Foreword by John R. Lane; preface by Gary Garrels; essay by Jonathan Fineberg; additional texts by Janet Bishop, Jonathan Fineberg, and Gary Garrels; chronology and bibliography by Suzanne Feld
84 pages, 8 ½ x 11 ¾ inches, softcover
Published in 1997
During a career spanning more than thirty years, Bay Area artist Robert Arneson (1930–1992) created an extraordinary body of work. His sculptures challenge conventional notions of “high” and “low” art in their formal invention, while their seemingly whimsical, humorous content frequently masks a darker, more critical element. Often turning to himself as a subject, Arneson produced a large number of intensely revealing portraits that reflect his growth both as an individual and as an artist. Starting with his sardonic 1965 work Portrait of the Artist Losing His Marbles and ending with the penetrating works Chemo 1 and Chemo 2, which the artist made while being treated for cancer, these portraits expose an uncommon element of self-scrutiny and public revelation. They also powerfully manifest why Arneson’s accomplishments in this form are unsurpassed by those of his contemporaries. Including an essay exploring the artist’s self-portraiture in the context of his life, this volume also features lavish color illustrations of more than fifty of Arneson’s self-portraits — from sculptures in ceramic and bronze to works on paper.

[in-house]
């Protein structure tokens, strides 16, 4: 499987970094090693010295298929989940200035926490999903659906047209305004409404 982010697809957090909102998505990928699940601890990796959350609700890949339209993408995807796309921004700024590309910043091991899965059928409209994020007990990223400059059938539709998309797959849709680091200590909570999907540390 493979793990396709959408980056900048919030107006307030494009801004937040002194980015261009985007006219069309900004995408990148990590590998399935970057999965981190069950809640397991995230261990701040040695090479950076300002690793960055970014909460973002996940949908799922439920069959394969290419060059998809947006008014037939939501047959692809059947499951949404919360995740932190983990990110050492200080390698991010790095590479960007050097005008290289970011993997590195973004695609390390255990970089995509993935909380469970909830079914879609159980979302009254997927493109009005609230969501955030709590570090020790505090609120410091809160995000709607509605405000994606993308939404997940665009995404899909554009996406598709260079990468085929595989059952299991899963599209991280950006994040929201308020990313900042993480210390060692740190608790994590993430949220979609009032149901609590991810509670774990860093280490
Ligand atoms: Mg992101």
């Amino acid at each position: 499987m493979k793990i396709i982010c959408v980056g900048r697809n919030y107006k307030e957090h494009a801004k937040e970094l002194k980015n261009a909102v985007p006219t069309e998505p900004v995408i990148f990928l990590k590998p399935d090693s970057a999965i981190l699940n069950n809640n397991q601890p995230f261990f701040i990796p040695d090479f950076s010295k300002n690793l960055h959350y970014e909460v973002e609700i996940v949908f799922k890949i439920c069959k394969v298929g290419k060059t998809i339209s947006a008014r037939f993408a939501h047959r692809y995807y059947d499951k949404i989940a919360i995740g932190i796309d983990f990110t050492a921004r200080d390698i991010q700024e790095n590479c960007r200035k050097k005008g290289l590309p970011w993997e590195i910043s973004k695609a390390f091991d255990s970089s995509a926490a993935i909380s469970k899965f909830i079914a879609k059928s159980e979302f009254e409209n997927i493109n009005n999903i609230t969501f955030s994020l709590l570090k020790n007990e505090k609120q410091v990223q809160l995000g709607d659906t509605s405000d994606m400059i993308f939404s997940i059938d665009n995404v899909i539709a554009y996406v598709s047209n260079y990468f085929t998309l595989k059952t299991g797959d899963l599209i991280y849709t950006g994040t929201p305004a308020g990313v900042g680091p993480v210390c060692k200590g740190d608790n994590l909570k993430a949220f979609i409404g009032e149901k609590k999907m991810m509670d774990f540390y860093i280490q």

Published on the occasion of the exhibition Robert Arneson: Self-Reflections, held at the San Francisco Museum of Modern Art (February 14–May 13, 1997)
ISBN 9780918471390 (softcover)
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